W3FF Portable Dipolepop
- This is the antenna w3ff designed for his walking portable station. It is a dipole constructed out of the plastic plumbing pipe CPVC. There are telescoping whips at the ends of each side of the dipole, and these whips are adjusted to bring the antenna into resonance on each of five HF Bands 10, 12, 15, 17, and 20 Meters
M3FVB 2 meter quad
- Photos and building procedure for a home brew 2 elements Quad for 144 mhz.
- These yagis and groups were designed with YO7.23 from K6STI and checked with EZNEC from W7EL. With a gain of 14/17/20dBd they have a good relation between gain and mechanical problems.
A $20 HF mobile antenna
- A few hours of fun with PVC and wire and
you’ve got yourself a respectable road radiator. The antenna consists of little more than some PVC pipe topped by a RadioShack replacement whip antenna and a couple of coils made from a small roll of #14 house wire.
Add 60 meters to butternut vertical antenna
- The Butternut vertical is a great antenna in that it covers all HF bands from 160- though
10-meters (or 160-30 meters for the HF-2V) except 60-meters. This article describes
three methods to add 60 meters to your Butternut vertical without losing any other bands.
IK-STIC 2 vertical multiband antenna
- The IK-STIC 2 is a vertical, all band, antenna that is over 25 feet tall yet weighs under 5 pounds.
Based on a telescopic pipe or a fiberglass fishing pole, using a tuner it can easily cover the amateur radio HF bands from 40 - 10 Meters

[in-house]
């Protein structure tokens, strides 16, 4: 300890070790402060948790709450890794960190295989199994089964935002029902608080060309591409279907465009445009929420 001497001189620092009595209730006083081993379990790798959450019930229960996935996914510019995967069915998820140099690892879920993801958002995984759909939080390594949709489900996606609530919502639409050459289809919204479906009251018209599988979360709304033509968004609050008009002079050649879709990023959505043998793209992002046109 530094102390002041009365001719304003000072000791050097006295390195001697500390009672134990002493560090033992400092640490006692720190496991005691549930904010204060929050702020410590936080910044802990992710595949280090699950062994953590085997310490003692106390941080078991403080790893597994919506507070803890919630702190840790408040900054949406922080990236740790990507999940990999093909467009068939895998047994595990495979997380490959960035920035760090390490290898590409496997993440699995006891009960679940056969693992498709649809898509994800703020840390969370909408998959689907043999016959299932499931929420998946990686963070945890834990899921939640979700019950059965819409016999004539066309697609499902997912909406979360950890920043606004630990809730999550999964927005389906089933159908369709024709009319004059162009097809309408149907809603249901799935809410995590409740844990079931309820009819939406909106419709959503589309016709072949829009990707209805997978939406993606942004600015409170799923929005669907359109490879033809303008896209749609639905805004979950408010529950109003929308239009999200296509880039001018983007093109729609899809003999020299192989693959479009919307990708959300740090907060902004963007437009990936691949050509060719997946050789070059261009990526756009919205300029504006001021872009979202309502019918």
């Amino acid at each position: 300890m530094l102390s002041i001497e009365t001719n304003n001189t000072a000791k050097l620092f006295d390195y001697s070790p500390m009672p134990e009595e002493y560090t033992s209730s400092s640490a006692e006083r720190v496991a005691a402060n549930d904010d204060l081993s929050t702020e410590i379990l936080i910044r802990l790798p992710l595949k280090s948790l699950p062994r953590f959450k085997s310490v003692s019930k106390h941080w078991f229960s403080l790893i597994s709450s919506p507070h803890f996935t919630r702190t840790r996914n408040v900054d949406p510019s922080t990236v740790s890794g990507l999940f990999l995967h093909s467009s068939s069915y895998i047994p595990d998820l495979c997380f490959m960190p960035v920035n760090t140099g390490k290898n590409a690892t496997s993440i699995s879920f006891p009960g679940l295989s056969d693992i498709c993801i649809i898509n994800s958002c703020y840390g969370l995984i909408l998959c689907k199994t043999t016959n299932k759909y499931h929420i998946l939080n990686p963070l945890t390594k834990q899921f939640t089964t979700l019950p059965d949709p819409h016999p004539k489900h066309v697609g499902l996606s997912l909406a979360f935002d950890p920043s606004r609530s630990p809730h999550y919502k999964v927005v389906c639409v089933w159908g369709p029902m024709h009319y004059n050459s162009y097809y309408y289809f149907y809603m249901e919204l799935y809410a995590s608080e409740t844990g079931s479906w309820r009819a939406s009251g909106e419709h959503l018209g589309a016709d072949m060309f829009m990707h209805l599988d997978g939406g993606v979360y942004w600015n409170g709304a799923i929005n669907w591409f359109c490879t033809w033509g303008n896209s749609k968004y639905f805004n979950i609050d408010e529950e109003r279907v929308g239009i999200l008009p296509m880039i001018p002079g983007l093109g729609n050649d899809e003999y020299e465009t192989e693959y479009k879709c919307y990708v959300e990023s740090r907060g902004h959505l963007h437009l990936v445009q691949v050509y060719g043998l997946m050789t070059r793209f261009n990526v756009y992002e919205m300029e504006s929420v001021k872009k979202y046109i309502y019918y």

KVK Antenna Systems
- The manufacturer of the NuBeam, Vipole, and the multi-band Quad-Folded-Dipole (or QFD for short) antenna. Also have a unique multiband vertical which can combine operation on multiple HF frequencies as well as provide high gain on 50, 144 and 438MHz in a single antenna.
Really Low Frequency Operating
- The world below 500 kHz (The wavelength is 1500 meters or just about a mile) has a number of interesting listening and communications opportunities with possibly more to come.
- VectorFox is a software born to incorporate a PC into the fox hunting environment. VectorFox is able to take inputs from up to 5 sources, such as a 2m beam, a 2m signal meter, a TDOA, etc, and display the results on the screen. VectorFox also accepts Agrelo inputs. From these results the operator can choose which indication is best and have a line drawn on the map in the direction of the signal.